Cancelled: Zerograd | Slavic Science Fiction Film Series
Fifth film screening of the Slavic Science Fiction Film Series this year and it’s in-person. Due to university event policy the in-person screening is only open to the Yale Community.
(Dir Karen Shakhnazarov, 1988) 1h 43m
Location: Auditorium, 53 Wall St
Register to attend the screenings (Yale Community Only): https://bit.ly/EventRegistration-REEESFilm
Open Only to the Yale Community due to current University event restrictions
“Part Kafka, part Agatha Christie and part Monty Python, director Karen Shakhnazarov’s surreal satire of Communism follows an Everyman engineer named Varakin (Leonid Filatov) who arrives in a remote city where nothing quite makes sense, but everyone acts as if it does. He’s quickly drawn into the investigation of the suicide (or possibly murder?) of a local restaurant chef, Nikolaev - who may (or may not) be Varakin’s missing father. The more complex and absurdist the mystery becomes, the more poignant and plaintive Varakin’s predicament - “I have to get back to Moscow,” he pleads to no avail. Along the way we’re treated to a bizarre and wonderful sideshow of non sequiturs out of a Wes Anderson film, including an underground museum filled with a thousand years of real and imagined Russian history (“Here’s the pistol with which Urusov shot the False Dimitry II.”) Frozen in time, frozen far beneath the surface, the waxwork figures are strangely beautiful and forlorn, like Shakhnazarov’s marvelous and enigmatic satire of Soviet bureaucracy. With music by the great Eduard Artemyev (SOLARIS, STALKER).”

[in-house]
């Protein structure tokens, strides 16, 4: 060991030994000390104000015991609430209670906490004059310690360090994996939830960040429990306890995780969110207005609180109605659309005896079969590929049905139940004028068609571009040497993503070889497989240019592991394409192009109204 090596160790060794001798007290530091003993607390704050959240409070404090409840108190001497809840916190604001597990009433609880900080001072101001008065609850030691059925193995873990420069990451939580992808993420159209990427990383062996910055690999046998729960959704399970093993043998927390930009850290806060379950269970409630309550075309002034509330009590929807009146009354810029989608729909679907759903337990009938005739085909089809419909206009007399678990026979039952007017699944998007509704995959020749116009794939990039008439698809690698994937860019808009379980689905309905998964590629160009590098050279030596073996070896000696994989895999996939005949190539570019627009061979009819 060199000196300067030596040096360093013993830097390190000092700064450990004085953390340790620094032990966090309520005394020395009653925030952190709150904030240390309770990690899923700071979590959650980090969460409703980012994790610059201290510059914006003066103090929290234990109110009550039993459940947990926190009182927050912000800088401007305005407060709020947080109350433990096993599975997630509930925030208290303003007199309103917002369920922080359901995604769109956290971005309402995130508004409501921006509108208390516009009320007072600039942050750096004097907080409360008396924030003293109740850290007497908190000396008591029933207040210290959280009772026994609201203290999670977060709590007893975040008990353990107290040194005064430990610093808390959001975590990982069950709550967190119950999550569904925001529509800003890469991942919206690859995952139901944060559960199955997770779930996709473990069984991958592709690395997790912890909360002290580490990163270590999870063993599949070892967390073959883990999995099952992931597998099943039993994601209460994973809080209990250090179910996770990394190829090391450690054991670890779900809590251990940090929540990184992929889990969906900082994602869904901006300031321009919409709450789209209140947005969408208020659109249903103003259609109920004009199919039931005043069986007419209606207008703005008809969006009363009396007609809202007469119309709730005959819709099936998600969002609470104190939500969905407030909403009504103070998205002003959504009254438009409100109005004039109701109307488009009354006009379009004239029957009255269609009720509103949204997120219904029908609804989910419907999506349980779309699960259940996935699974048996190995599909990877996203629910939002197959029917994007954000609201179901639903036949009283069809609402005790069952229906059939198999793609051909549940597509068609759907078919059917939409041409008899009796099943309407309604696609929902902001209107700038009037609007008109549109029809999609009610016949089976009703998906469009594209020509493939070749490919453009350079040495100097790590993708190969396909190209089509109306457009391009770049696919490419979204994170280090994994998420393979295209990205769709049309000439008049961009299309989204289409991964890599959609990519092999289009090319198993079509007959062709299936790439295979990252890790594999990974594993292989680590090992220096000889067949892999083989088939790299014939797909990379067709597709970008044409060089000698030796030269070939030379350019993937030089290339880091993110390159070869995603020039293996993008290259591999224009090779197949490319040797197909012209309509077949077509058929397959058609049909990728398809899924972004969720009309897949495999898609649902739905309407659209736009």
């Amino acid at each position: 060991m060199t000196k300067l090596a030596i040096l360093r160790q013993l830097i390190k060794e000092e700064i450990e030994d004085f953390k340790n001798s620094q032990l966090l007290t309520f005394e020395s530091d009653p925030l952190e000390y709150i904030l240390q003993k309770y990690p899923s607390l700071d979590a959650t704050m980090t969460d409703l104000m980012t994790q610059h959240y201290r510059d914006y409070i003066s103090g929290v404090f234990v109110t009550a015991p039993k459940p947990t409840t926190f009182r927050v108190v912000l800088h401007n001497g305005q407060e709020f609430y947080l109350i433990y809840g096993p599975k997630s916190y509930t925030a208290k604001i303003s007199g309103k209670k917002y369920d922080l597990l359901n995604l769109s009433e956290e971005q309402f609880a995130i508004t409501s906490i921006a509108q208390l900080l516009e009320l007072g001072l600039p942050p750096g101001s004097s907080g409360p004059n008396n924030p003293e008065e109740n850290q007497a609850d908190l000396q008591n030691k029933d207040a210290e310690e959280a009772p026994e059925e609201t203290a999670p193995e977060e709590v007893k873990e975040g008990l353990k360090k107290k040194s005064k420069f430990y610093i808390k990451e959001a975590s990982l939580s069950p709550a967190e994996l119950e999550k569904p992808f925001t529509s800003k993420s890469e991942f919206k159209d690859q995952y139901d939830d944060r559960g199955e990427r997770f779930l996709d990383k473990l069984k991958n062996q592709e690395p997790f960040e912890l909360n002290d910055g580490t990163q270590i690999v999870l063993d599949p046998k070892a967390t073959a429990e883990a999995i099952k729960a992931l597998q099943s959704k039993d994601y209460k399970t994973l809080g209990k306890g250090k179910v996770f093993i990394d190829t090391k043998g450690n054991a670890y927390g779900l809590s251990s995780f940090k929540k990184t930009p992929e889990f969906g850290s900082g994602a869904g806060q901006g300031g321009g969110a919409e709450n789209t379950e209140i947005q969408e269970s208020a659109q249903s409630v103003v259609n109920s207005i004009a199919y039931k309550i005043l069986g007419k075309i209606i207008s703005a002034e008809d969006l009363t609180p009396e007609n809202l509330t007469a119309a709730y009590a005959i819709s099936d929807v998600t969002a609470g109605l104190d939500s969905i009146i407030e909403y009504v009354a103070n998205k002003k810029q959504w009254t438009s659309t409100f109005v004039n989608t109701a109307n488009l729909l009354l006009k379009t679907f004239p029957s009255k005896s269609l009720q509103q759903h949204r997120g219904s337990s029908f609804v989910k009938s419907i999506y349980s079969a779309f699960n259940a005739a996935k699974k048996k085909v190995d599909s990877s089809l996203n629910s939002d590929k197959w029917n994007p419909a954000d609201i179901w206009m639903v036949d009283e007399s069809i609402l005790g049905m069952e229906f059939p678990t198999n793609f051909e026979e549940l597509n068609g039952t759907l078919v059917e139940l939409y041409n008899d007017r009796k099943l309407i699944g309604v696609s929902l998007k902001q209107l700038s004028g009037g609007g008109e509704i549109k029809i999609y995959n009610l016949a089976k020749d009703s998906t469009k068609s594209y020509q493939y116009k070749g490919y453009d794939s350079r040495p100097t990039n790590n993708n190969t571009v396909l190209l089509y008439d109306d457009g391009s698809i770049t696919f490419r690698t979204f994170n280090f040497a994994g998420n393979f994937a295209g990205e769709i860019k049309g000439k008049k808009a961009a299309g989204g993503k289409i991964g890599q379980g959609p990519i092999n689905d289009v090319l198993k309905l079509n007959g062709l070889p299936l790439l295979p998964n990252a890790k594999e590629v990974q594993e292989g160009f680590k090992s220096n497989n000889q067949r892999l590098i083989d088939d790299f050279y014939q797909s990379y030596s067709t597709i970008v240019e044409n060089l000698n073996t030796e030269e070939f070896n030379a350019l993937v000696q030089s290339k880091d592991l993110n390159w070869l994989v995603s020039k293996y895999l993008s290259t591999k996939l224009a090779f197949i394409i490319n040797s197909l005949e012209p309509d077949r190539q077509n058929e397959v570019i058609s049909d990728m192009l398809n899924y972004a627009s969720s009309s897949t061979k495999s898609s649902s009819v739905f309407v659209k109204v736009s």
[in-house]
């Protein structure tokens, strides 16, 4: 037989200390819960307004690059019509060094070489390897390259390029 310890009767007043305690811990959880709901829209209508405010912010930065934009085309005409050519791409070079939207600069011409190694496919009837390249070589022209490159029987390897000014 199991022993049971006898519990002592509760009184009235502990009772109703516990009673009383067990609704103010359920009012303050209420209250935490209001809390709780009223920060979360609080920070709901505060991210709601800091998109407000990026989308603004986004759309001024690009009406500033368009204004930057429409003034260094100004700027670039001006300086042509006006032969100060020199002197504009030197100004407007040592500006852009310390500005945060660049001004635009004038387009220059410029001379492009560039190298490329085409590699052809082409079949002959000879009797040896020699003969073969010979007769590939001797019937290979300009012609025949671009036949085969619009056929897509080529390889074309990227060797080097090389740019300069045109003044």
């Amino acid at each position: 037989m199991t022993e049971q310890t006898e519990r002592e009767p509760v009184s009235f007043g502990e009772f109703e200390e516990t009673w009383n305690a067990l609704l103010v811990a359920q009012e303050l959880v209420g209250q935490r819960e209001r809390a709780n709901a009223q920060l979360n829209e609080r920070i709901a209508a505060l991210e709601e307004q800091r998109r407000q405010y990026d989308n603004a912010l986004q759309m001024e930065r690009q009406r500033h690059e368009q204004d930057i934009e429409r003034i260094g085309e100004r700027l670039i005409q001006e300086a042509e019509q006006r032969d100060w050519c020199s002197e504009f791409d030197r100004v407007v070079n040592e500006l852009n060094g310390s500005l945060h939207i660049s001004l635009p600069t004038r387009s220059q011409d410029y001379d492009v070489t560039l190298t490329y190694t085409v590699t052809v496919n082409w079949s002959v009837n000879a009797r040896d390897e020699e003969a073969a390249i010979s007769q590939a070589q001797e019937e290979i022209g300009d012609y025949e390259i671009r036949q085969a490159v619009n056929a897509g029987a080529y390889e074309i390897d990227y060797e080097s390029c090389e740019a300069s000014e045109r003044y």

As Covid-19 continues to wreak havoc on loftily laid university plans, we seek to imagine new futures where life is possible no matter the circumstances. Here at Yale Slavic, we wondered how we could expand traditional geographic and disciplinary bounds of our regional studies, proving their significance to world proceedings, and simultaneously provide fertile ground for new perspectives to help cope with our ongoing pandemic realities. The answer – to utilize the veritable treasure trove of wild and imaginary worlds concocted by the Soviets. We hope to establish the Slavic relevance for the genre of Science Fiction at large, and hold space to reflect on our own possible futures as we look at humans who not so long ago imagined theirs.
Sponsored by the generous support of the Edward J. and Dorothy Clarke Kempf Memorial Fund and the MacMillan Center’s European Studies Council and the Program on Russian, East European, and Eurasian Studies